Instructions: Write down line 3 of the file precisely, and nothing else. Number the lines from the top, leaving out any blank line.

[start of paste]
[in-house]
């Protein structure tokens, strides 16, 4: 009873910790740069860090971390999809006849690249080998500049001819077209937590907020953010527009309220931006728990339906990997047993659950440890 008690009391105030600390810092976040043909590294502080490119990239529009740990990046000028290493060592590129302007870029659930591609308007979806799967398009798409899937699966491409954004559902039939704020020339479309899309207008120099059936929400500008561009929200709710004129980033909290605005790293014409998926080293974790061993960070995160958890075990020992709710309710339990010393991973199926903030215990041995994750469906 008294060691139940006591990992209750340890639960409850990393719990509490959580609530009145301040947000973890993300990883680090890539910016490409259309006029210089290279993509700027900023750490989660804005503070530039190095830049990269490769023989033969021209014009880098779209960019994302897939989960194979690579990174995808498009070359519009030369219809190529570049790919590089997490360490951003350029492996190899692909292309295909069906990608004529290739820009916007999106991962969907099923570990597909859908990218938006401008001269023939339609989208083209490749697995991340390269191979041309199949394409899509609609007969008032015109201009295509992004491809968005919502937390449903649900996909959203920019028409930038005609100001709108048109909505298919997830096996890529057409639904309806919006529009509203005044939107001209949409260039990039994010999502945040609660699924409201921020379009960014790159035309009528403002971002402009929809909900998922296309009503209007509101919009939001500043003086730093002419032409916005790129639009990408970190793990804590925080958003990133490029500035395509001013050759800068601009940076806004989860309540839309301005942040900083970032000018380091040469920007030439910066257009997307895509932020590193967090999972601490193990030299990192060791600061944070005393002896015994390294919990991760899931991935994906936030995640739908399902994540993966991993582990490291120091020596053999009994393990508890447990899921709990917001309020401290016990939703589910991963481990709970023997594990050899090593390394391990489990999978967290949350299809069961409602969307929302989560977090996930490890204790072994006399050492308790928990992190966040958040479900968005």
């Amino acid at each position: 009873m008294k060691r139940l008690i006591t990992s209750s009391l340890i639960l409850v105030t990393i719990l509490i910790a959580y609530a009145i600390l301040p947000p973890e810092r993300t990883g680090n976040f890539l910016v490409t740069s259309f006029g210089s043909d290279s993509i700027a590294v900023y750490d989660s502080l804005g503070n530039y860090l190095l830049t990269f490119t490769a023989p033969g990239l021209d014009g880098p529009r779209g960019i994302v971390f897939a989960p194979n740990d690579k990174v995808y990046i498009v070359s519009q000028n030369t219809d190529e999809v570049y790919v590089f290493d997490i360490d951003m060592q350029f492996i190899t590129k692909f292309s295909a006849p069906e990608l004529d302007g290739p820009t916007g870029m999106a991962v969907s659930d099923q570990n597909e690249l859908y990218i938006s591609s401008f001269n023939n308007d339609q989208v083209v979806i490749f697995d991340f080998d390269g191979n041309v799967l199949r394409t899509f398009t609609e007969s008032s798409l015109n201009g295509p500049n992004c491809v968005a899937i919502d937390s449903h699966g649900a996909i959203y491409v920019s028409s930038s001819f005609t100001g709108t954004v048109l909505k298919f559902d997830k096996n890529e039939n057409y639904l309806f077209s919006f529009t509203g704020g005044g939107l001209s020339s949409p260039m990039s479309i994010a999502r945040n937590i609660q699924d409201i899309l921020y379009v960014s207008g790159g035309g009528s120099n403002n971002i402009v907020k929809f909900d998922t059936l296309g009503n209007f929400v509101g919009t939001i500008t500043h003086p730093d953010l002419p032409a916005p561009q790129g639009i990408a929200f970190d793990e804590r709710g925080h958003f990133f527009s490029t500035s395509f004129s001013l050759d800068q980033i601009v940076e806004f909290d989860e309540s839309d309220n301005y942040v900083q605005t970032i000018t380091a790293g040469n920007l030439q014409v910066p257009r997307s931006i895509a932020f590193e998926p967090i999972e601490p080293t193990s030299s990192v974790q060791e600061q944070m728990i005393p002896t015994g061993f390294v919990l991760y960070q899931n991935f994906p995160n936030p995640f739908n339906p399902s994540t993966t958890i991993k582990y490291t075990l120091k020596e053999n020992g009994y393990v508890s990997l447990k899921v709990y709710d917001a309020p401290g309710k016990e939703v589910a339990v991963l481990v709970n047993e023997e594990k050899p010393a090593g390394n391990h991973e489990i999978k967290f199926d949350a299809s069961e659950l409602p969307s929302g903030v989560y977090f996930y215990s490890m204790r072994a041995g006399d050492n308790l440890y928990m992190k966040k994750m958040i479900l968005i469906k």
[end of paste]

């Amino acid at each position: 009873m008294k060691r139940l008690i006591t990992s209750s009391l340890i639960l409850v105030t990393i719990l509490i910790a959580y609530a009145i600390l301040p947000p973890e810092r993300t990883g680090n976040f890539l910016v490409t740069s259309f006029g210089s043909d290279s993509i700027a590294v900023y750490d989660s502080l804005g503070n530039y860090l190095l830049t990269f490119t490769a023989p033969g990239l021209d014009g880098p529009r779209g960019i994302v971390f897939a989960p194979n740990d690579k990174v995808y990046i498009v070359s519009q000028n030369t219809d190529e999809v570049y790919v590089f290493d997490i360490d951003m060592q350029f492996i190899t590129k692909f292309s295909a006849p069906e990608l004529d302007g290739p820009t916007g870029m999106a991962v969907s659930d099923q570990n597909e690249l859908y990218i938006s591609s401008f001269n023939n308007d339609q989208v083209v979806i490749f697995d991340f080998d390269g191979n041309v799967l199949r394409t899509f398009t609609e007969s008032s798409l015109n201009g295509p500049n992004c491809v968005a899937i919502d937390s449903h699966g649900a996909i959203y491409v920019s028409s930038s001819f005609t100001g709108t954004v048109l909505k298919f559902d997830k096996n890529e039939n057409y639904l309806f077209s919006f529009t509203g704020g005044g939107l001209s020339s949409p260039m990039s479309i994010a999502r945040n937590i609660q699924d409201i899309l921020y379009v960014s207008g790159g035309g009528s120099n403002n971002i402009v907020k929809f909900d998922t059936l296309g009503n209007f929400v509101g919009t939001i500008t500043h003086p730093d953010l002419p032409a916005p561009q790129g639009i990408a929200f970190d793990e804590r709710g925080h958003f990133f527009s490029t500035s395509f004129s001013l050759d800068q980033i601009v940076e806004f909290d989860e309540s839309d309220n301005y942040v900083q605005t970032i000018t380091a790293g040469n920007l030439q014409v910066p257009r997307s931006i895509a932020f590193e998926p967090i999972e601490p080293t193990s030299s990192v974790q060791e600061q944070m728990i005393p002896t015994g061993f390294v919990l991760y960070q899931n991935f994906p995160n936030p995640f739908n339906p399902s994540t993966t958890i991993k582990y490291t075990l120091k020596e053999n020992g009994y393990v508890s990997l447990k899921v709990y709710d917001a309020p401290g309710k016990e939703v589910a339990v991963l481990v709970n047993e023997e594990k050899p010393a090593g390394n391990h991973e489990i999978k967290f199926d949350a299809s069961e659950l409602p969307s929302g903030v989560y977090f996930y215990s490890m204790r072994a041995g006399d050492n308790l440890y928990m992190k966040k994750m958040i479900l968005i469906k």